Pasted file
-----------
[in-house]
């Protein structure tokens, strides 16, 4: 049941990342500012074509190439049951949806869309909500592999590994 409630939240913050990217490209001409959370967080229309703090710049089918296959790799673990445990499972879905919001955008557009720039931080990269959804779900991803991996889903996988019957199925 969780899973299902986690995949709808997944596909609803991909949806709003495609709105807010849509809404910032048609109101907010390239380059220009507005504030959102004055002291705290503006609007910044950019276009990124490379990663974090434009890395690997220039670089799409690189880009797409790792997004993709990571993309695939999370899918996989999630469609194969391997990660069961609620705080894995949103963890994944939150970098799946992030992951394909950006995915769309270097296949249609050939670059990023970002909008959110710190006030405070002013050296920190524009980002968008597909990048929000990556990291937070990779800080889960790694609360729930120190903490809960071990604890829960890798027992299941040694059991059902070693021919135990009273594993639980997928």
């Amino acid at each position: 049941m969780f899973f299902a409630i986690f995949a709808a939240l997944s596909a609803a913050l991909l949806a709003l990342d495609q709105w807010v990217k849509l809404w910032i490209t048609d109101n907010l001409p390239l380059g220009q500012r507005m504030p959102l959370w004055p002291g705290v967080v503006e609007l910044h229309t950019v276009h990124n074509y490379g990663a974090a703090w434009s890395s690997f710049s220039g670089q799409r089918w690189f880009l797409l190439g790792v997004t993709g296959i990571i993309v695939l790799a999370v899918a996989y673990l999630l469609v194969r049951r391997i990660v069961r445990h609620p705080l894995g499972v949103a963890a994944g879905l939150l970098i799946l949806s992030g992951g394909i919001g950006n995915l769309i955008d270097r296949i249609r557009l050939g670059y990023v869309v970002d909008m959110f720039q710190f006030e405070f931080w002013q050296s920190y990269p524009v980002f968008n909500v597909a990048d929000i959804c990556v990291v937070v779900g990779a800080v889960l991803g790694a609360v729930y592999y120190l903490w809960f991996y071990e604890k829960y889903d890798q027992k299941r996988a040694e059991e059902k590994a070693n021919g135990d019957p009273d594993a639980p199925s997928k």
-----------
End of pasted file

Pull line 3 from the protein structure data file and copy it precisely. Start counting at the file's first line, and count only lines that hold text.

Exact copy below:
């Amino acid at each position: 049941m969780f899973f299902a409630i986690f995949a709808a939240l997944s596909a609803a913050l991909l949806a709003l990342d495609q709105w807010v990217k849509l809404w910032i490209t048609d109101n907010l001409p390239l380059g220009q500012r507005m504030p959102l959370w004055p002291g705290v967080v503006e609007l910044h229309t950019v276009h990124n074509y490379g990663a974090a703090w434009s890395s690997f710049s220039g670089q799409r089918w690189f880009l797409l190439g790792v997004t993709g296959i990571i993309v695939l790799a999370v899918a996989y673990l999630l469609v194969r049951r391997i990660v069961r445990h609620p705080l894995g499972v949103a963890a994944g879905l939150l970098i799946l949806s992030g992951g394909i919001g950006n995915l769309i955008d270097r296949i249609r557009l050939g670059y990023v869309v970002d909008m959110f720039q710190f006030e405070f931080w002013q050296s920190y990269p524009v980002f968008n909500v597909a990048d929000i959804c990556v990291v937070v779900g990779a800080v889960l991803g790694a609360v729930y592999y120190l903490w809960f991996y071990e604890k829960y889903d890798q027992k299941r996988a040694e059991e059902k590994a070693n021919g135990d019957p009273d594993a639980p199925s997928k």